The American Dream and the American Shame

Earlier this year, Neal Gabler wrote a watershed article published in The Atlantic, entitled “The Secret Shame of Middle-Class Americans.” The author and screenwriter described the moment in which he read a poll conducted by The Federal Reserve that revealed that a staggering number of Americans—46%—did not have the financial savings to cover an emergency of $400 or more, and Gabler realized that he was one of those people.

This was a shocking discovery for many economists who saw signs of otherwise general financial stability. But this lack of financial savings has a couple of sources. For one, it’s hard to plan for emergencies such as illnesses or accidents, changing interest rates, changing mortgage rates, a housing market collapse, losing a job or your child not qualifying for financial aid for college. However, the most significant cause is that most Americans aren’t saving the way they did when savings peaked in the 1970s. Banks have changed the way they give out credit, and increasing numbers of people rack up tremendous debt on credit cards to make purchases and even pay bills. The term that is used for the increasing number of people who fall into this category is “financially fragile.”

Most Americans are more willing than ever to talk about depression, anxiety, stress, and medical issues—but they are ashamed to discuss financial problems because financial insecurity is so loaded with shame-inducing stigmas. For one thing, the American Dream is predicated on the notion of financial security, of the idea that anyone who works hard enough can be “successful.” Though economic instability has affected a wide swath of the American population over the last decade, contributing to financial fragility, many people still feel the stigma dogging them if they aren’t successful—it must appear to others that they do not work hard enough, even if that is hardly the truth.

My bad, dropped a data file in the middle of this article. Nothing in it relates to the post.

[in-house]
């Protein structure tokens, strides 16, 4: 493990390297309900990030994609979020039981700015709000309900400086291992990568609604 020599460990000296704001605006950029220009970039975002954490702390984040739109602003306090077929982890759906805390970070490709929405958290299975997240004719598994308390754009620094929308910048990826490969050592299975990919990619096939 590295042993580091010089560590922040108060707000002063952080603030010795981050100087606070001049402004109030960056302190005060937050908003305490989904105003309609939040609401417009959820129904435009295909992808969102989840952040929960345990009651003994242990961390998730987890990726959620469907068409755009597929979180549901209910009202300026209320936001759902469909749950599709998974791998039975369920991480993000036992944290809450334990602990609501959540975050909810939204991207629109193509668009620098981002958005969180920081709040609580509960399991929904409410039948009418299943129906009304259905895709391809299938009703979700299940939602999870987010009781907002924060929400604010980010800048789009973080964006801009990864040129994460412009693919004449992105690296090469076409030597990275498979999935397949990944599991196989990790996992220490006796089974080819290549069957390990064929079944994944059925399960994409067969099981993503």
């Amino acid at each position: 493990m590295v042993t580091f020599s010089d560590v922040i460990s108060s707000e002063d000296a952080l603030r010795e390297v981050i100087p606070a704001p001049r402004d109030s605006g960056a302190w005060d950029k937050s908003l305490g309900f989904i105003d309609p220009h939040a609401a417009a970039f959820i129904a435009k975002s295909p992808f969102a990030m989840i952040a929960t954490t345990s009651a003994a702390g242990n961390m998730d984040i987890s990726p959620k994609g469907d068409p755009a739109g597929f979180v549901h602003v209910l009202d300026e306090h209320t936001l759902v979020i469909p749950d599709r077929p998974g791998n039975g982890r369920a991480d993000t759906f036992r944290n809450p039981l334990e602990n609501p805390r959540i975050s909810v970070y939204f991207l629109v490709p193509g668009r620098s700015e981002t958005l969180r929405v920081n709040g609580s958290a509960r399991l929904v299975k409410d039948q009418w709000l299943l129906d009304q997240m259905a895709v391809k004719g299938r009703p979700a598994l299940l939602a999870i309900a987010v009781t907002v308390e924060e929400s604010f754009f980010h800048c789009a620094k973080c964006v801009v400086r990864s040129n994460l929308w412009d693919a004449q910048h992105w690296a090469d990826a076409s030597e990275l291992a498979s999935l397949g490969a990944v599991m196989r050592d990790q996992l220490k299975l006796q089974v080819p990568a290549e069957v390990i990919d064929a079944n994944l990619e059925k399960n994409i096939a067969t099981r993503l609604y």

This financial shame leads to stress, and here is where the numbers begin to reach epidemic proportions: 22% of adults in the United States surveyed by the government said that they felt extreme stress over their finances, which is an already high number; however, almost 75% of adults reported some financial stress that affected their lives. And many of them are working hard and still not making enough to pay cost of living expenses, pay off debts, and then save.

Another layer to the problem is that wages, benefits, and retirement packages aren’t what they were in decades past. People may be making enough to barely cover monthly expenses, but they are not able to accrue any net worth. The housing market is partly to blame, but low interest rates also mean that having a savings account doesn’t have quite the same incentive it did over a decade ago. And average net worth for households is actually dropping—by 38% between 2003 and 2013.

Banks have been pushing credit cards, and consumers rack up initial debt when interest rates are low—however, in many cases, banks can charge whatever interest they want, and so credit card customers may all of a sudden see their interest charges skyrocket by 10 or even 15%. At this point, the credit card debt can become unmanageable, and customers’ monthly payments are only going toward the monthly interest, without paying down the actual debt. However, it is still the choice of the consumer to run up the debt—and consumers understand their culpability in this.

But recognition of the source of the problem doesn’t alleviate the shame.

When people feel financially trapped, the stress can infect every aspect of their lives, especially their relationships. The usual support systems may break down, or partners may feel unable to communicate their concerns, often even keeping their financial fragility from each other.

Stress has deep impacts on the body, increasing the risk of high blood pressure, heart disease, and other illnesses. Additionally, for people already battling heart disease and other illnesses (including cancer), increased financial stress specifically is a culprit in higher mortality rates. A study in Australia also showed that financial stress increases the likelihood of obesity.

The good news is that disclosing financial fragility can actually make people feel better—they’re relieved the secret is out, and they don’t have the added shame to carry around with them. And often times, opening up to others can lead to a network of opportunities, not just for coping mechanisms, but for finding alternative ways to save money. And when more people speak out about this very modern condition of financial fragility, they can help to destigmatize this issue, stripping away the shame from within a growing community.

Facing shame goes a long way to tackle the stress that comes along with it; not all financial woes may be resolved, but facing the issues head-on, or within a community of people similarly situated, can be empowering.

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